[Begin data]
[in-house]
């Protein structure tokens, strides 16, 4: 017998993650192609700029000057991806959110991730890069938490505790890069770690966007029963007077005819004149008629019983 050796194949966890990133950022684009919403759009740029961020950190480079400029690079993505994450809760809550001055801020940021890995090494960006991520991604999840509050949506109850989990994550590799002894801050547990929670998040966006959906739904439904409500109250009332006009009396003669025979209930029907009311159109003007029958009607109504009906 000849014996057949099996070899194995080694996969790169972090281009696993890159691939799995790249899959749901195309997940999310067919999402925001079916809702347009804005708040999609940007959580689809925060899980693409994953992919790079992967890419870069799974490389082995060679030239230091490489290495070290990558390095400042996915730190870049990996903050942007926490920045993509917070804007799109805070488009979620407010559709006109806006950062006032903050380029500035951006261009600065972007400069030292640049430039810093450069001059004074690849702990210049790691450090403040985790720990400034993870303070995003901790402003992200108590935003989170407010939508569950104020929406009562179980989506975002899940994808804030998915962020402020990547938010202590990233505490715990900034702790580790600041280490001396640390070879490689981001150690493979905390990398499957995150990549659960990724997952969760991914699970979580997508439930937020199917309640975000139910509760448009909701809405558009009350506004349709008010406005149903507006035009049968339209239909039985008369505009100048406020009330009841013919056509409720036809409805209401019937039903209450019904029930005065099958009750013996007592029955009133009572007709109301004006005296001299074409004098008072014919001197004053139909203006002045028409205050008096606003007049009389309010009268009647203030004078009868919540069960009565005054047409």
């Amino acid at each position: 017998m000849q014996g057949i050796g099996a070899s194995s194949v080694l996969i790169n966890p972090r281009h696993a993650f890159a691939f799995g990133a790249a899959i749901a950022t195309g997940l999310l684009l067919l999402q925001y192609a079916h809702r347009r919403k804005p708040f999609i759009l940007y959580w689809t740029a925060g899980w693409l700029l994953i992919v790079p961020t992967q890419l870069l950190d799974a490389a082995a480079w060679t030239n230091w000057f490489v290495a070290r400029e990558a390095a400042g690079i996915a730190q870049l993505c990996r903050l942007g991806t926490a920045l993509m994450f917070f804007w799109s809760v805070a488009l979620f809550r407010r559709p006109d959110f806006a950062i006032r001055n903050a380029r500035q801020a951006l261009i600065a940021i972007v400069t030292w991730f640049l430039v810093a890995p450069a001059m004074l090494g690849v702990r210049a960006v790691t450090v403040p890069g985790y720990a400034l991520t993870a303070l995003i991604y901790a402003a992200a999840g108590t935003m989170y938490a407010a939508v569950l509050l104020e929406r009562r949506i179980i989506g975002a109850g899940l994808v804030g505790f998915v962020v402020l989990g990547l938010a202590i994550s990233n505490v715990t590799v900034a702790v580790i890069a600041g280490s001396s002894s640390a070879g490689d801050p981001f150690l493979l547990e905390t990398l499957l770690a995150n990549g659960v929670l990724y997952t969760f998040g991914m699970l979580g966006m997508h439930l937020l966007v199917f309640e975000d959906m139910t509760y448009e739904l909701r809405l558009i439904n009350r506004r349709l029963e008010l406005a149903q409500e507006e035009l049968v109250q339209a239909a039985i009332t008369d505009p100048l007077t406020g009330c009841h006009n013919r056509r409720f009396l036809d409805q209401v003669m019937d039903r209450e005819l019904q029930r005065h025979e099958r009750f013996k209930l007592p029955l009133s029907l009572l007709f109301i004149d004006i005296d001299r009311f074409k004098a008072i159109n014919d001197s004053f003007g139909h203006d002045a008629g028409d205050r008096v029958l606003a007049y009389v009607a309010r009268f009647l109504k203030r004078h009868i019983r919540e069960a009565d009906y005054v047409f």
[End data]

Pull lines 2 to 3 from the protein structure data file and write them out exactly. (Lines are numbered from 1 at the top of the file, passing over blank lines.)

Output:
């Protein structure tokens, strides 16, 4: 017998993650192609700029000057991806959110991730890069938490505790890069770690966007029963007077005819004149008629019983 050796194949966890990133950022684009919403759009740029961020950190480079400029690079993505994450809760809550001055801020940021890995090494960006991520991604999840509050949506109850989990994550590799002894801050547990929670998040966006959906739904439904409500109250009332006009009396003669025979209930029907009311159109003007029958009607109504009906 000849014996057949099996070899194995080694996969790169972090281009696993890159691939799995790249899959749901195309997940999310067919999402925001079916809702347009804005708040999609940007959580689809925060899980693409994953992919790079992967890419870069799974490389082995060679030239230091490489290495070290990558390095400042996915730190870049990996903050942007926490920045993509917070804007799109805070488009979620407010559709006109806006950062006032903050380029500035951006261009600065972007400069030292640049430039810093450069001059004074690849702990210049790691450090403040985790720990400034993870303070995003901790402003992200108590935003989170407010939508569950104020929406009562179980989506975002899940994808804030998915962020402020990547938010202590990233505490715990900034702790580790600041280490001396640390070879490689981001150690493979905390990398499957995150990549659960990724997952969760991914699970979580997508439930937020199917309640975000139910509760448009909701809405558009009350506004349709008010406005149903507006035009049968339209239909039985008369505009100048406020009330009841013919056509409720036809409805209401019937039903209450019904029930005065099958009750013996007592029955009133009572007709109301004006005296001299074409004098008072014919001197004053139909203006002045028409205050008096606003007049009389309010009268009647203030004078009868919540069960009565005054047409």
């Amino acid at each position: 017998m000849q014996g057949i050796g099996a070899s194995s194949v080694l996969i790169n966890p972090r281009h696993a993650f890159a691939f799995g990133a790249a899959i749901a950022t195309g997940l999310l684009l067919l999402q925001y192609a079916h809702r347009r919403k804005p708040f999609i759009l940007y959580w689809t740029a925060g899980w693409l700029l994953i992919v790079p961020t992967q890419l870069l950190d799974a490389a082995a480079w060679t030239n230091w000057f490489v290495a070290r400029e990558a390095a400042g690079i996915a730190q870049l993505c990996r903050l942007g991806t926490a920045l993509m994450f917070f804007w799109s809760v805070a488009l979620f809550r407010r559709p006109d959110f806006a950062i006032r001055n903050a380029r500035q801020a951006l261009i600065a940021i972007v400069t030292w991730f640049l430039v810093a890995p450069a001059m004074l090494g690849v702990r210049a960006v790691t450090v403040p890069g985790y720990a400034l991520t993870a303070l995003i991604y901790a402003a992200a999840g108590t935003m989170y938490a407010a939508v569950l509050l104020e929406r009562r949506i179980i989506g975002a109850g899940l994808v804030g505790f998915v962020v402020l989990g990547l938010a202590i994550s990233n505490v715990t590799v900034a702790v580790i890069a600041g280490s001396s002894s640390a070879g490689d801050p981001f150690l493979l547990e905390t990398l499957l770690a995150n990549g659960v929670l990724y997952t969760f998040g991914m699970l979580g966006m997508h439930l937020l966007v199917f309640e975000d959906m139910t509760y448009e739904l909701r809405l558009i439904n009350r506004r349709l029963e008010l406005a149903q409500e507006e035009l049968v109250q339209a239909a039985i009332t008369d505009p100048l007077t406020g009330c009841h006009n013919r056509r409720f009396l036809d409805q209401v003669m019937d039903r209450e005819l019904q029930r005065h025979e099958r009750f013996k209930l007592p029955l009133s029907l009572l007709f109301i004149d004006i005296d001299r009311f074409k004098a008072i159109n014919d001197s004053f003007g139909h203006d002045a008629g028409d205050r008096v029958l606003a007049y009389v009607a309010r009268f009647l109504k203030r004078h009868i019983r919540e069960a009565d009906y005054v047409f």